World Environment Day is held on the 5th June each year as a flagship campaign to raise public awareness about environmental issues. To mark the day, I visited a number of pioneering stores demonstrating a sustainable ethos in Exeter…
Zero is Exeter’s “first package-free food, home and design store”. A small, family-run business on Fore Street, Zero has been well-received by consumers since opening in late April.
In interview, Faye Jennings-Mosquera explained her ambition to make plastic-free and ethical products an “inclusive space for everyone”. Faye draws inspiration from Columbia, the birthplace of her husband, where “plastic-free is not targeted to a niche, but rather the wider community”. For Faye, to make sustainable products affordable is a change which needs to happen in the U.K.
Faye views her Zero store as an ongoing project, which she hopes will develop into a “one-stop supermarket, but ethical”. This vision looks to add fresh fruit and vegetables to accompany the already wide variety of products – which include essentials, home supplies, decor and more.
Find the store at 127 Fore Street, Exeter.
The Real Food Store
The Real Food Store, located next to Exeter Central Station, is a community-owned grocery selling fresh, local produce, artisan bread, and store cupboard essentials. Initiated by Transition Exeter in 2009, the store opened in March 2011 following investment from over 300 community members.
I caught up with Rob Dickinson – a store employee of over 6 years. Rob explained the store’s commitment to ethical and locally-sourced produce. “It’s about less miles and less chemicals, boosting the local economy and community”. The store also strive for zero food waste – “surplus or damaged produce is used in the café, and all compost is returned to Shillingford to be recycled into fertiliser”.
Two years ago, the store introduced refill stations, allowing customers to stock up on essentials, whole foods, dried fruit, coffee beans – the list is extensive. Options for plastic-free toiletries are also broad – including shampoo, body wash and hand-soap. As a consequence, Rob encourages customers to bring in their own containers from home and reduce household reliance on single-use plastic.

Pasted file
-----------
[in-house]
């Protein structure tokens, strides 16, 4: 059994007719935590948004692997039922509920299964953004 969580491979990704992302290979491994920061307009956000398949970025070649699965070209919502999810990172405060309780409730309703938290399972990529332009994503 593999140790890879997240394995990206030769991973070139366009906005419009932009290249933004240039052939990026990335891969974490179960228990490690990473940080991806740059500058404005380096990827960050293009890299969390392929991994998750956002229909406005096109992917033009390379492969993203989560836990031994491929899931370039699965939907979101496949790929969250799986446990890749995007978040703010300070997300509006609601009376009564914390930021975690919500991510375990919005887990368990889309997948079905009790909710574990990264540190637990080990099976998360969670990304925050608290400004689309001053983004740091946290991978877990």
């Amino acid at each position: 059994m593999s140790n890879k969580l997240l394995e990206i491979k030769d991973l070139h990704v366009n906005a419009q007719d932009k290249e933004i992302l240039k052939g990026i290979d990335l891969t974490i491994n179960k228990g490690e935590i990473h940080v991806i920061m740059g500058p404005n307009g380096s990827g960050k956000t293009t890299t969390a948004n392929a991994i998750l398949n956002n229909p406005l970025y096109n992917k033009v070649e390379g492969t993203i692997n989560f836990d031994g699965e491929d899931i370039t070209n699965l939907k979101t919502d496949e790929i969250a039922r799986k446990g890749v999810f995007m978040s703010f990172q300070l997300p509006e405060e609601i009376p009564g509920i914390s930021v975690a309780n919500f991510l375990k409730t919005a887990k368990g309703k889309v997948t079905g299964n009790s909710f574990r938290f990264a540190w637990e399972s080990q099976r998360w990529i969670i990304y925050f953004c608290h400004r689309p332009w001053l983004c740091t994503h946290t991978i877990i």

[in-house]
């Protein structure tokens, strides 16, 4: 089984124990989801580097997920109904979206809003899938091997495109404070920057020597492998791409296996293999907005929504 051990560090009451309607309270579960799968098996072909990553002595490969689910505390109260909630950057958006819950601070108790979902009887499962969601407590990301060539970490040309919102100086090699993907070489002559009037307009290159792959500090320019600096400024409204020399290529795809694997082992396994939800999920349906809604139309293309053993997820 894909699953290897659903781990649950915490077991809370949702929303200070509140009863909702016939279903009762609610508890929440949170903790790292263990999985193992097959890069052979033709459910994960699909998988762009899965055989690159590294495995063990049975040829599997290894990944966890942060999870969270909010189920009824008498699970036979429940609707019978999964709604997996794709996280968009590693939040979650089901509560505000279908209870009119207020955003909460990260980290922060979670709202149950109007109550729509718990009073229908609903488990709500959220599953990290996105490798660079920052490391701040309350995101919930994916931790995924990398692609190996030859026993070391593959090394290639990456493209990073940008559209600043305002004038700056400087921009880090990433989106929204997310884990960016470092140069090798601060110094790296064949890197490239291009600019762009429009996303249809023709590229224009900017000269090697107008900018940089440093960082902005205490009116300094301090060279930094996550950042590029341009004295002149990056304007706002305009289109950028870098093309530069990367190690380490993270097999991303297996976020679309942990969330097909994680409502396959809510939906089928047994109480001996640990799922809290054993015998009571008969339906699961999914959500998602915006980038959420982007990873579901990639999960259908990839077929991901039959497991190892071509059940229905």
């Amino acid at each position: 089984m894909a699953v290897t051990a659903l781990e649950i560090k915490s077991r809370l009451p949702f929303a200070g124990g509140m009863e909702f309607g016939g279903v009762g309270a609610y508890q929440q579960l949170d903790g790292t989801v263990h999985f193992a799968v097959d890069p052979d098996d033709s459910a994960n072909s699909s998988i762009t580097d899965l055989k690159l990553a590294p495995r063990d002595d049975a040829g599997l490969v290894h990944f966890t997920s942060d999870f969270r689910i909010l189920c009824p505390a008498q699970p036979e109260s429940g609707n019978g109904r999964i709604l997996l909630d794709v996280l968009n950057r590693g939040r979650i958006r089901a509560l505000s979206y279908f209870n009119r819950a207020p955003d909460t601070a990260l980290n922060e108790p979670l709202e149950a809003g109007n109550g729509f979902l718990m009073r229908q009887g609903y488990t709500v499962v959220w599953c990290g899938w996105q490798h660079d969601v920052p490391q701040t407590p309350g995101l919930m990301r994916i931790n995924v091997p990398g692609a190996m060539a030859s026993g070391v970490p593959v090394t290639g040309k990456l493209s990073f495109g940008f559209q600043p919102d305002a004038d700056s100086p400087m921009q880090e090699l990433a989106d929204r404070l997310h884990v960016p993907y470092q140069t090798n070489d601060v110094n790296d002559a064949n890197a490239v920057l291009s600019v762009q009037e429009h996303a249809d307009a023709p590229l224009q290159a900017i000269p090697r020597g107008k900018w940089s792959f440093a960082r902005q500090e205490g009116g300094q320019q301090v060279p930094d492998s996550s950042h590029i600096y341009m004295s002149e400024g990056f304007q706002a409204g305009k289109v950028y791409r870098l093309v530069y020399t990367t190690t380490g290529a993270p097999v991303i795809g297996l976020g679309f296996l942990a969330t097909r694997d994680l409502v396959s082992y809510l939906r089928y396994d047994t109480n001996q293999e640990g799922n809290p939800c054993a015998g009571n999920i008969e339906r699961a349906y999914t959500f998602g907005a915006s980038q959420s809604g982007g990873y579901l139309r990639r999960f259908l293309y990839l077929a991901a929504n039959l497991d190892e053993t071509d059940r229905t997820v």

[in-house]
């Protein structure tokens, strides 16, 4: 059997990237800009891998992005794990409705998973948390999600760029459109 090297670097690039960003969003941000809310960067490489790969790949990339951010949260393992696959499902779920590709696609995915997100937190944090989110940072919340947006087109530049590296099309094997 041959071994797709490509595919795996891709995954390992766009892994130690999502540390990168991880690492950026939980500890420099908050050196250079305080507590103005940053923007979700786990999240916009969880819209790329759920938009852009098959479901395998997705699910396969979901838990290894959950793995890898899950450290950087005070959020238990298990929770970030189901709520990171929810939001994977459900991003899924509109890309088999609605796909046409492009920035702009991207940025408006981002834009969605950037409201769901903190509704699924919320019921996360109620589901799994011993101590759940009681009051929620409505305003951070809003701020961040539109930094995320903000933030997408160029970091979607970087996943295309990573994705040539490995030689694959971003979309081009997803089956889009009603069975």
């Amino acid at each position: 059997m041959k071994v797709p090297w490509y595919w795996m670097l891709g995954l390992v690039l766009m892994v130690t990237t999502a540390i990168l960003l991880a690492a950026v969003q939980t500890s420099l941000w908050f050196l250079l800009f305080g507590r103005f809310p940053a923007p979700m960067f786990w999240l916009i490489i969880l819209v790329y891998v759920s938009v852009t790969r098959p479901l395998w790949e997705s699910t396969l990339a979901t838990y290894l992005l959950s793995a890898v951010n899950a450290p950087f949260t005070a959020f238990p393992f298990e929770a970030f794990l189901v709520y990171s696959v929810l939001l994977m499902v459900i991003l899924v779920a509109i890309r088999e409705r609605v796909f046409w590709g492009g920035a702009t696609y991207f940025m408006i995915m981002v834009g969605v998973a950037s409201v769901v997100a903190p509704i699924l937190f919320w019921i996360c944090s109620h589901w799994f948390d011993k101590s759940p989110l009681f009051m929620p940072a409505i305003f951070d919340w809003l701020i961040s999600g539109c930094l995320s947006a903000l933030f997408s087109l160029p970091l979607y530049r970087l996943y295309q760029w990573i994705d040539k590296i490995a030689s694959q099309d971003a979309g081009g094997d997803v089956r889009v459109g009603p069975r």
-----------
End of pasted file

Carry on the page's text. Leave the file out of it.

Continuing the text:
Find the store at Central Station Buildings, 3a Queen St, Exeter EX4 3SB.
Leela is an ethical lifestyle store on Magdalen Road, offering environmentally-friendly gifts, homewares and clothes. The sustainability ethos is central to the personal values of the owner, Annie Hargreaves, for which Leela represents a 14-year project.
Annie explained how she drew inspiration from living and working in India between 2005-2008, having observed first-hand the positive impacts of Fair Trade on the local craftsmen. “My first love was Fair Trade,” Annie said, “but the store has evolved over time to mix with recycled, green products”.
Annie takes pride in the number of exclusive products on offer. An example being the plant pots made from recycled plastics. Other products are locally sourced, whilst the majority are hand-made.
Find the store at 69 Magdalen Road, Exeter, EX2 4TA.
Nourish gained a name as Exeter’s first zero-waste store, offering sustainable, eco-friendly package-free shopping. A newly-opened branch opened in mid-April following the instant success of Nourish of Topsham, founded in 2018. With the new store neighbouring Leela on Magdalen Road, it comes as no surprise that the sustainability theme was significant in Magdalen being named as one of 10 cool shopping districts around the world in the Guardian.
Find the store at 67 Magdalen Rd, Exeter EX2 4TA.
On World Environment Day, these organisations should be applauded for their respective commitments, their contribution to community, and the growing influence in pushing for a greener future.
All images my own.